Toledano: When I arrived in Wet’suwet’en territory in 2014 as a reporter, I was generally pretty ignorant of Wet’suwet’en history, the ways Wet’suwet’en people govern themselves and all aspects of Wet’suwet’en society.

The ability to tell the story came through spending a lot of time on the territory and witnessing how the governance system works. And coming to understand the political force behind Wet’suwet’en decision-making.... It was an exercise in learning as much as I was able to learn from Elders and community members and whittling away the default Canadian position, which is ignorance.

Where do you think that ignorance comes from?

Toledano: I don’t think Canadians are taught the real history of our country. That includes the history of the RCMP and the role they played in colonization, residential schools, the ’60s Scoop. I think Canadians have a limited understanding of all that has happened before Canadian communities came to be as we know them.

It’s by design in this film to combat that ignorance and offer a bit of historic context so people can understand how land is being stolen today, but also, historically, what the conditions are that brought us here.

Violet Gellenbeck, an Elder and Chief who participated in the filmmaking process, said, “For the first time it is our people telling our history.” Freda, what does it mean to have a film that’s from your perspective?

Freda Huson: We’ve had so many bad experiences with mainstream media. They come and give us a 10-minute interview and only put in like two minutes. A lot of the time they sandwiched us in pro-industry things and didn’t put us in a good light. We started distrusting mainstream media, so eventually, I would refuse to do interviews with them.

Too many times people come in and tell their version of their story, what they interpreted to be the story. We said we want to be the ones to tell our story.

I’m curious, given the mistrust with the mainstream media, how difficult it was to fully trust Michael and build a relationship?

Huson: I think the big difference is that Michael integrated himself into our community. We have a village. He stayed there, ate with us, slept there and got to know us personally. When you develop a relationship with somebody, personally, then you gain that trust.

Michael, from your perspective, were you concerned at all about maintaining a level of objectivity when you were integrating in the community in the early stages of making the film?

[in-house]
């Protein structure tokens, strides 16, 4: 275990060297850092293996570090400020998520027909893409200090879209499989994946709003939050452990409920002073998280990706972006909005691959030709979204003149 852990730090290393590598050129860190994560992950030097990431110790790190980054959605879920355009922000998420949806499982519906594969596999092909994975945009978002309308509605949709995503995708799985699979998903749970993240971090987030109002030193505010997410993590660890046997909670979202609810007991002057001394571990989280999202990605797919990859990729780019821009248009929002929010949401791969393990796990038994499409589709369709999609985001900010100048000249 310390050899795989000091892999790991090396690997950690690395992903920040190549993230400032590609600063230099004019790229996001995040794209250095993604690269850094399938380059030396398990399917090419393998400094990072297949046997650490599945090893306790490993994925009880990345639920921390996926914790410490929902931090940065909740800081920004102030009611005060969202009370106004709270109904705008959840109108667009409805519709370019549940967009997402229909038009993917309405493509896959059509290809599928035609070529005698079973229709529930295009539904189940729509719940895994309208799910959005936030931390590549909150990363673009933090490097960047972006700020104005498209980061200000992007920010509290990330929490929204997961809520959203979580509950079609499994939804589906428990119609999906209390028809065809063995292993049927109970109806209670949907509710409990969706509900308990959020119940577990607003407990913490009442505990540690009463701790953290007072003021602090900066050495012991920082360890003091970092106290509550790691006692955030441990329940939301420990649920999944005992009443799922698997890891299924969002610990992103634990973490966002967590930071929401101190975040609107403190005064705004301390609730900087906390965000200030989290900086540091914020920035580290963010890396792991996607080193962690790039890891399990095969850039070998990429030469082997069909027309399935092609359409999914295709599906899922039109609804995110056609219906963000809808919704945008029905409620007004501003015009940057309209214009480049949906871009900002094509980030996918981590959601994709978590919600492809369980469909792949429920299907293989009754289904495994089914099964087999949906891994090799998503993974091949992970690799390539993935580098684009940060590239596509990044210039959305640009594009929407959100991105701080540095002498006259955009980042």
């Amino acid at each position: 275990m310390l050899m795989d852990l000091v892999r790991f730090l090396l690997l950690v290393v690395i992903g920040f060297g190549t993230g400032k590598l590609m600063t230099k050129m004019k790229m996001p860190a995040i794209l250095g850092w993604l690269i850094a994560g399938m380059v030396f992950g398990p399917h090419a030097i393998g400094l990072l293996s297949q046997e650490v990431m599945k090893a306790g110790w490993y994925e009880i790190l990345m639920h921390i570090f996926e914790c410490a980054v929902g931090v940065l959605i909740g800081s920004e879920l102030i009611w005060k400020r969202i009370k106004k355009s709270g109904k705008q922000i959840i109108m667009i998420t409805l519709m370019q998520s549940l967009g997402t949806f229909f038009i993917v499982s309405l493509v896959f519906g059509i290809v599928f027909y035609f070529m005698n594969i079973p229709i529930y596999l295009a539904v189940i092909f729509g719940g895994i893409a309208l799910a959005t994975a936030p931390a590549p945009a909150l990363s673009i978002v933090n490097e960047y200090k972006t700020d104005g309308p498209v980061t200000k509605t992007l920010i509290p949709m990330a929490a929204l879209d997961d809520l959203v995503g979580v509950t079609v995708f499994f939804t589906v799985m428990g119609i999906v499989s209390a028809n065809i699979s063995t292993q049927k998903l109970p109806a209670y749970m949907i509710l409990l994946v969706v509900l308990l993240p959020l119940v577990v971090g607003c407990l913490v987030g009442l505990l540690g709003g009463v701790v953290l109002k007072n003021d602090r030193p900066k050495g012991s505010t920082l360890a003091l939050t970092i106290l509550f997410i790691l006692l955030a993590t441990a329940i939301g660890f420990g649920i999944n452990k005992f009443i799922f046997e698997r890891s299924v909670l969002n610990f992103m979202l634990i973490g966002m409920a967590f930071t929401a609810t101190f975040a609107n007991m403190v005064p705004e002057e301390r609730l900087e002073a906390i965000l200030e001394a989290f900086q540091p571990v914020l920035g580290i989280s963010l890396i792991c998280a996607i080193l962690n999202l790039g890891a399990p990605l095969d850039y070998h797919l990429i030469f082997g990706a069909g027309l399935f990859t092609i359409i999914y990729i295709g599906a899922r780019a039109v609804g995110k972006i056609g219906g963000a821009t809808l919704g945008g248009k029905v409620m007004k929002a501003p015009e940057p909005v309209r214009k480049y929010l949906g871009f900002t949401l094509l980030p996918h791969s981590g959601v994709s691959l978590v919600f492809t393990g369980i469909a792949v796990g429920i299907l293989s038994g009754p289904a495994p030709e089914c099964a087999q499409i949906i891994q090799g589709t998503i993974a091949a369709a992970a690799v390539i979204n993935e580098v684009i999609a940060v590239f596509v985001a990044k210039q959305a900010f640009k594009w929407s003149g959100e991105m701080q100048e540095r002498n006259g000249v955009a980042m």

Toledano: I think my role on Wet’suwet’en territory has been as a kind of de facto public witness. The Wet’suwet’en have a right to share their own history, to tell stories in a way that feels and is truthful to them.... The position of the film is that Wet’suwet’en people have never given up their land, which is a fact, and they are experts of their own history.

I think objectivity in journalism often means that outsiders are positioned as somehow being more capable of telling stories than the people with the deepest knowledge of the issues. The results of that approach is more superficial reporting.

To make this film, we tapped into Wet’suwet’en expertise, drew upon the collective experiences of the nation and took guidance from Chiefs and Elders, which helps contextualize the present-day theft of Wet’suwet’en land that the film documents.

There’s a bunch of Indigenous-made films that are being profiled at DOXA. Do you think the media landscape is shifting in a way from objectively reporting on Indigenous communities to working hand in hand with those folks?

Toledano: There is a push in the documentary world for people to tell their stories from authentic perspectives, and from perspectives that have been historically marginalized. In this community, I know it was critically important that the process would be Wet’suwet’en led.

In the film, it feels like you’re a fly on the wall between interactions with the nation and the RCMP. The cameras are just rolling as people are talking into walkie-talkies. What was the decision process behind structuring the film in that way?